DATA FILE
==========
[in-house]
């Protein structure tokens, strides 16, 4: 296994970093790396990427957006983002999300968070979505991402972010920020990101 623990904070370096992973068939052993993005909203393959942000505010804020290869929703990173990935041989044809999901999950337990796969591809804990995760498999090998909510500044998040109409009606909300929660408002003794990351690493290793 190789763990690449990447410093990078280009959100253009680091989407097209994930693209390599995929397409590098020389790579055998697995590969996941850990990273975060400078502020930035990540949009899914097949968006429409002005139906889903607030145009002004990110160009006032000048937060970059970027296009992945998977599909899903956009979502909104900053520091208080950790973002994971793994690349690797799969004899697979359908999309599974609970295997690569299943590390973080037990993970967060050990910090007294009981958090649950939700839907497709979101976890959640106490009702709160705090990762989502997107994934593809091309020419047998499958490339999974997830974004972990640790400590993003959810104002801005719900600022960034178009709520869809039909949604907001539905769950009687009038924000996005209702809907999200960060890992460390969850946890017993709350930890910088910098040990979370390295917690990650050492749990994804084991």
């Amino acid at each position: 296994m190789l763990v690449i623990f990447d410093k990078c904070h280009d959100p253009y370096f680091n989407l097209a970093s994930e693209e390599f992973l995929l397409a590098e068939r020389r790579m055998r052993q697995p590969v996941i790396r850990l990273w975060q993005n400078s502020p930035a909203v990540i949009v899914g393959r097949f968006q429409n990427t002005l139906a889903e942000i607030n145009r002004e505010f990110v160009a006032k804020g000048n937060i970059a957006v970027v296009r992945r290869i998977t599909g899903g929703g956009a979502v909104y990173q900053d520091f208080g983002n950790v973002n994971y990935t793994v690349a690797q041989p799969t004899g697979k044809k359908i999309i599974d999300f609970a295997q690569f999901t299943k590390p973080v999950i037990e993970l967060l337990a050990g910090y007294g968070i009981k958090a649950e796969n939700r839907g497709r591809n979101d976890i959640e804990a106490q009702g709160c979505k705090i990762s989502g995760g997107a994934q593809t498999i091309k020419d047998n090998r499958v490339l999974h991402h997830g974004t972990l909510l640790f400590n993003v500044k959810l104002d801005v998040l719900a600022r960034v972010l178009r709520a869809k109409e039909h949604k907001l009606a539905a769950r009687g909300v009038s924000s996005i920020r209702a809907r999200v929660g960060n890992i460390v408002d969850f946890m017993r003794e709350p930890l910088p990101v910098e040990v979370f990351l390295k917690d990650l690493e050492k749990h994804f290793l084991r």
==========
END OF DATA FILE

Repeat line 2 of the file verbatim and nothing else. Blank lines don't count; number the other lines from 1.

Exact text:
């Protein structure tokens, strides 16, 4: 296994970093790396990427957006983002999300968070979505991402972010920020990101 623990904070370096992973068939052993993005909203393959942000505010804020290869929703990173990935041989044809999901999950337990796969591809804990995760498999090998909510500044998040109409009606909300929660408002003794990351690493290793 190789763990690449990447410093990078280009959100253009680091989407097209994930693209390599995929397409590098020389790579055998697995590969996941850990990273975060400078502020930035990540949009899914097949968006429409002005139906889903607030145009002004990110160009006032000048937060970059970027296009992945998977599909899903956009979502909104900053520091208080950790973002994971793994690349690797799969004899697979359908999309599974609970295997690569299943590390973080037990993970967060050990910090007294009981958090649950939700839907497709979101976890959640106490009702709160705090990762989502997107994934593809091309020419047998499958490339999974997830974004972990640790400590993003959810104002801005719900600022960034178009709520869809039909949604907001539905769950009687009038924000996005209702809907999200960060890992460390969850946890017993709350930890910088910098040990979370390295917690990650050492749990994804084991």